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American Security Quarterly – August 2014 US Air Force

American Security Quarterly – August 2014

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The Russian annexation of Crimea and the scores of pro-Russia militants taking up arms in Eastern Ukraine — before it physically happened, you would be hard-pressed to find someone who labeled it a likelihood.

This example of a ‘black swan event’ is far from the only one that we have seen recently. The fact of the matter is that events small and large, but equally unexpected, have sprung up at an alarming rate around the globe. Political pundits and decision-makers will continue to rank the importance of such events, devise increasingly complex political solutions to deal with individual situations, and feed political campaigns from the missteps of their colleagues on the other side of the aisle.

Perhaps you would not be surprised to hear that I believe these sorts of behavior to be largely counterproductive to our long-term national security and standing within the international community. Although we cannot forget the importance of quick and precise decision-making in order to deal with crises as they appear, these crises also have the opportunity to give us a ‘forest through the trees moment’ – we can either continue to respond to black swan events as they appear, or look towards their root causes in this rapidly developing century.

At the American Security Project, we’ve examined some of those root causes over the past few months. An excellent example of this fact is our work in public diplomacy. By recognizing that a country simply cannot refuse to give its people a voice (at least in the long-term), one can gain a clearer view on how a place like the United States should interact with allies and enemies alike. To this end, we have discussed innovative State Department cultural diplomacy initiatives with members of Next Level who travel the world, bridging regional music with American hip-hop; the intricate and changing views of Arab youth with leaders of Burson-Marsteller and Penn Schoen Berland; and how internet censorship and circumvention are used around the world.

These projects do not only give us insight on public diplomacy, but also matters related to national security, asymmetric operations, and even economic security. It is exactly the type of thinking necessary to deal with increasingly complex issues that not only cross disciplines, but also cultures, languages, and currencies.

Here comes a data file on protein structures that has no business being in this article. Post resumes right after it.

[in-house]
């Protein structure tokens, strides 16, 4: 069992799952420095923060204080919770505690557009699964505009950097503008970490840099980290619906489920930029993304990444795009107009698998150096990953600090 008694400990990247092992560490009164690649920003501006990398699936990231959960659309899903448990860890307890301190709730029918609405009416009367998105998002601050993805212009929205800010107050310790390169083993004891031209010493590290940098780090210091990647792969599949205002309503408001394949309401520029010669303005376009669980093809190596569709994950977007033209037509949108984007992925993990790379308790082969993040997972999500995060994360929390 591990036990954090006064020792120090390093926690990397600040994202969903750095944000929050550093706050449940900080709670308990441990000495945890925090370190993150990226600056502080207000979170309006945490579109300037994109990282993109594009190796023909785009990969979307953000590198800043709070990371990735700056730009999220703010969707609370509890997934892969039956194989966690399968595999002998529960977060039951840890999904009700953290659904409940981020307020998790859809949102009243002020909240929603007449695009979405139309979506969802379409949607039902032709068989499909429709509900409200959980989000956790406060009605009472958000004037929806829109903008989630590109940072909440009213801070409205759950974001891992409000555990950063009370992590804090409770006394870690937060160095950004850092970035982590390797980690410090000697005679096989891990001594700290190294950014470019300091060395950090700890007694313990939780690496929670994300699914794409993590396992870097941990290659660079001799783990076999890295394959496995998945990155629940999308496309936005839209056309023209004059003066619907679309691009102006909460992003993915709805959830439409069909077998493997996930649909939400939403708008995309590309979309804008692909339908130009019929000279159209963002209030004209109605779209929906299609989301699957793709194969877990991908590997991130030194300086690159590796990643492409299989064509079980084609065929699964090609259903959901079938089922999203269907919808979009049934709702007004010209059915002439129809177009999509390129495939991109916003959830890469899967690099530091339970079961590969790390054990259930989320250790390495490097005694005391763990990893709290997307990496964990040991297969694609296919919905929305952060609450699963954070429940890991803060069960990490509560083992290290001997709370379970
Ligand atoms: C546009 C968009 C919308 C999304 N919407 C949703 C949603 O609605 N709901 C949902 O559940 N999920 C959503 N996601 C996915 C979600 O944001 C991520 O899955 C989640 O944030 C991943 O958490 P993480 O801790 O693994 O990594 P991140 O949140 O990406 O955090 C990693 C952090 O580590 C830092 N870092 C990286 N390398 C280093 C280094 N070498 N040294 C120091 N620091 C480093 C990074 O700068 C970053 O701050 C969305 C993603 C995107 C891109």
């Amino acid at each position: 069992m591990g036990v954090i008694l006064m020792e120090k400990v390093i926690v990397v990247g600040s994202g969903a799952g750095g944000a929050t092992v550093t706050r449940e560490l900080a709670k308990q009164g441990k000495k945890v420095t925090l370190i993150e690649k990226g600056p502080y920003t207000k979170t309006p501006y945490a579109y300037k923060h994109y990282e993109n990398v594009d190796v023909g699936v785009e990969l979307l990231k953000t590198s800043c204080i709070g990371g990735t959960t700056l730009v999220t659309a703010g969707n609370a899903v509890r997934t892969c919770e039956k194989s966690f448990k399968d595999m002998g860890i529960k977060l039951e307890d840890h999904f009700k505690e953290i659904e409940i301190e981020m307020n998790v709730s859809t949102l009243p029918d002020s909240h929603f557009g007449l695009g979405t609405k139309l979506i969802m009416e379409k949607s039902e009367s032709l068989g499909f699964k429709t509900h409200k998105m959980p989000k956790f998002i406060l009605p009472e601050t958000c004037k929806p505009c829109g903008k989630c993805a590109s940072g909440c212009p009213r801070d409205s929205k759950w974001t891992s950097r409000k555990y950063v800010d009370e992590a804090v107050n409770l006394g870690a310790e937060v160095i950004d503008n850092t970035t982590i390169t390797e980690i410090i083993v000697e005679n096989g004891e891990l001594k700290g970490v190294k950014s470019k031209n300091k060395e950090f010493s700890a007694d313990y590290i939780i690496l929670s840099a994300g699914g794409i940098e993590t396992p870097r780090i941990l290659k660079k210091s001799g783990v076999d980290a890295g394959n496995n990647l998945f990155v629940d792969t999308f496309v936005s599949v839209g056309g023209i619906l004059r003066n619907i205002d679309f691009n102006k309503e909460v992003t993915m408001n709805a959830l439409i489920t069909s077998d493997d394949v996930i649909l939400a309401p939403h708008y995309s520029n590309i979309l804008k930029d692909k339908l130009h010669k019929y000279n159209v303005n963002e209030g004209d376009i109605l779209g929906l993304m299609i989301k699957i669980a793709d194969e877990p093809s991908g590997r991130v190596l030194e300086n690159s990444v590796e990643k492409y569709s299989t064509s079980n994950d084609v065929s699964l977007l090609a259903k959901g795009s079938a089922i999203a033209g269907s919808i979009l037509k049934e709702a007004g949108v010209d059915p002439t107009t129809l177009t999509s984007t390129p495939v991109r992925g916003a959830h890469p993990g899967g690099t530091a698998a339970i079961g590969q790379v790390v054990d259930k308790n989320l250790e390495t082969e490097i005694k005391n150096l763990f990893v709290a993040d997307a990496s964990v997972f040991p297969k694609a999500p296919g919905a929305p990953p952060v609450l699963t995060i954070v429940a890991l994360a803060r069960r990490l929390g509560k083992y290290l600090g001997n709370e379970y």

These issues are only exacerbated by larger factors that plague our world. All one has to do is look towards our work in climate change and national security. ASP’s distinguished cadre of retired flag officers have repeatedly gone around the country in order to explain to average citizens and decision-makers alike that climate change acts as a “threat multiplier” and “accelerant of instability.” Although these issues may most blatantly affect developing nations, their effects reverberate in places like the United States. It simply isn’t enough to say that we must allow these countries to deal with climate issues on their own – it has and will continue to have effects at home.

Lastly, I would be remiss if I didn’t say that wholly national security issues are also changing. Just as we are seeing a rise in the voice of the common citizen, we are also seeing new, social-media based communications from non-state actors and major powers alike. If we as a nation do not recognize and work towards adapting policy to these developments, we cannot effectively secure our country and remain a relevant force internationally.

Our world becomes more uncertain each and every day. Whereas we could once determine foreign policy based on the actions of a handful of nations, we must now consider the increasingly important role of the foreign public, non-state actors, and even our own climate. All these factors combine to create an international community where the next crisis could result in a 180° turn from the norm. In this issue of American Security Quarterly, we hope to give you a broad view of the relationship between the various elements that must be understood when making key policy decisions – I hope that you’ll agree.

Sincerely,

Adin Dobkin
Government & Media Affairs Officer | Adjunct Junior Fellow

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American Security Quarterly – August 2014 by The American Security Project

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